In a motion disposed on the 31st of January, New York State Supreme Court Justice Barbara Kapnick summarily dismissed all but one of six charges brought against international gallerist Larry Gagosian by the financier Ronald Perelman, Businessweek reported. Kapnick ruled that Perelman’s charge of market manipulation stands as Gagosian has what can reasonably be construed as a “superior and unique” understanding of the art market. The five charges dismissed, all filed in 2012 and characterized by an attorney for Gagosian as “bogus,” were: breach of contract, breach of fiduciary duty, breach of the covenant of good faith and fair dealing, and unjust enrichment and deceptive business practices.
The lawsuit’s fraud charge was arguably its most significant to the broader art market, as it alleges that Larry Gagosian’s dominance of the commercial arena could compromise his ability to engage in fair dealings with buyers. The accusation stems from a botched $23 million, multi-artwork deal that led to both parties simultaneously filing suit against each other in September 2012. Though the gallery dropped its suit shortly thereafter, Perelman persisted, and the present ruling came as a response to a motion to dismiss filed by Gagosian on January 23rd of last year. Though the five other dismissed charges centered around a number of transactions made in 2011 between the pair, who had been friends and associates for two decades, the fraud charge stemmed specifically from the $4 million sale of a granite Jeff Koons sculpture depicting Popeye.
In his 2012 suit, Perelman alleged that Koons and Gagosian delayed delivery of the sculpture by 7 months, apparently due to fabrication issues, and further claimed that Gagosian did not disclose in a timely fashion the existence of a contract with the artist that guaranteed Koons certain revenue shares in the event of various transaction scenarios. The 2012 complaint states:
Specifically, Gagosian’s contract with Koons entitled Koons to 70 percent of any amount over the original sale price of $4 million if Gagosian resold the work. Furthermore, if Gagosian bought back the work before it was finished, delivered and fully paid for, Koons would be entitled to 80 percent of the profit on any subsequent sale.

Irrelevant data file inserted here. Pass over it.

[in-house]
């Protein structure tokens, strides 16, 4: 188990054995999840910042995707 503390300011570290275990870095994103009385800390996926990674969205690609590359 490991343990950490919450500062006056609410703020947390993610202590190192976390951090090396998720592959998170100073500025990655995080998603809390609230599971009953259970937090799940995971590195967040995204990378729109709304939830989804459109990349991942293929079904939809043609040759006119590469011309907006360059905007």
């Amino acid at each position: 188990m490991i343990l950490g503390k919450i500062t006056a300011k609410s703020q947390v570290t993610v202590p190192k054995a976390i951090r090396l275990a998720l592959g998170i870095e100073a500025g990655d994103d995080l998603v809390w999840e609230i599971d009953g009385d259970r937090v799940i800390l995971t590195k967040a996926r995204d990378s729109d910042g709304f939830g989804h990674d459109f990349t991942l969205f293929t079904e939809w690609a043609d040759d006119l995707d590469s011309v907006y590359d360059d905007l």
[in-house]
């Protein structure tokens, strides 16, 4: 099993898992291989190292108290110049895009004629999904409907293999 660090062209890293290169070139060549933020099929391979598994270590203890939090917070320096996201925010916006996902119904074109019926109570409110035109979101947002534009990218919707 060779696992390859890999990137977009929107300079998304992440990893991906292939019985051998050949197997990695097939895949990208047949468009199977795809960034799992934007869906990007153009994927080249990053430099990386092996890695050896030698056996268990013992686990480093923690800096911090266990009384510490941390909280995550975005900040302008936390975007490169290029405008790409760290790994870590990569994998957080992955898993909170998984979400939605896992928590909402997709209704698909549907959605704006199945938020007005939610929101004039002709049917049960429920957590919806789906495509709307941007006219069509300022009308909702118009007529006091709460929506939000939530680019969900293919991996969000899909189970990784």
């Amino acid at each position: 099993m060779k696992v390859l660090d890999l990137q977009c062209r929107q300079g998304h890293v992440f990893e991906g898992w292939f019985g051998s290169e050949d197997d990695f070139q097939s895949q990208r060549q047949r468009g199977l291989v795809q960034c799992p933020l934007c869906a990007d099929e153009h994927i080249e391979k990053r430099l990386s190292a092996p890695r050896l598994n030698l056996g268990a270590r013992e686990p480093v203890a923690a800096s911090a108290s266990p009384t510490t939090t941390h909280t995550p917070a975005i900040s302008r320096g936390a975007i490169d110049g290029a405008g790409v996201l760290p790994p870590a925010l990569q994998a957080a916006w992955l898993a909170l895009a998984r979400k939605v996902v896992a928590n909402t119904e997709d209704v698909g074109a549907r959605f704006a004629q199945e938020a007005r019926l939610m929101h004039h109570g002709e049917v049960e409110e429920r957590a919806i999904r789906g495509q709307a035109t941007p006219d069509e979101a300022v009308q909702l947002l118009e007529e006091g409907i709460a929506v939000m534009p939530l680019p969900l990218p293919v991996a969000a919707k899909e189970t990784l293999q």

“The court has affirmed that we have a valid fraud claim against Mr. Gagosian based on his unfair dominance of the art market,” a spokeswoman for Perelman, who is himself no stranger to lugubrious allegations, told Businessweek.
In an open letter, European institutional leaders defend Manuel Borja-Villel, who has faced right-wing attacks for his progressive programming.
A new study posits that rising smog levels in 19th-century London and Paris likely played a role in blurring the lines of realism.
In Seongmin Ahn’s paintings, it is not our past we are looking at but our possible future.
Born in Shiraz, Sokhanvari fled Iran as a child a year before the Revolution and has devoted her artistic practice to the country she left behind.
Join the New-York Historical Society on February 10 for a virtual conversation about our changing relationship to the natural world with Julie Decker, John Grade, and LaMont Hamilton.
Stephen L. Starkman’s moving book about his encounter with mortality leaves a place for perseverance and hope.
“We clearly f-ed this one up,” said a Metropolitan Transit Authority rep, adding that the error in the artist’s last name is being fixed.
At least we won’t have to look at it on Earth.
From residencies, fellowships, and workshops to grants, open calls, and commissions, our monthly list of opportunities for artists, writers, and art workers.
Presented by Northwestern’s Block Museum and McCormick School of Engineering, this new exhibition seeks empathy at the boundaries of life. On view in Evanston, Illinois.
The statue could be a likeness of Trajan Decius, emperor of the Roman Empire from 249 to 251 CE.
The action could disrupt public access to the museum as workers campaign for higher wages and better labor conditions.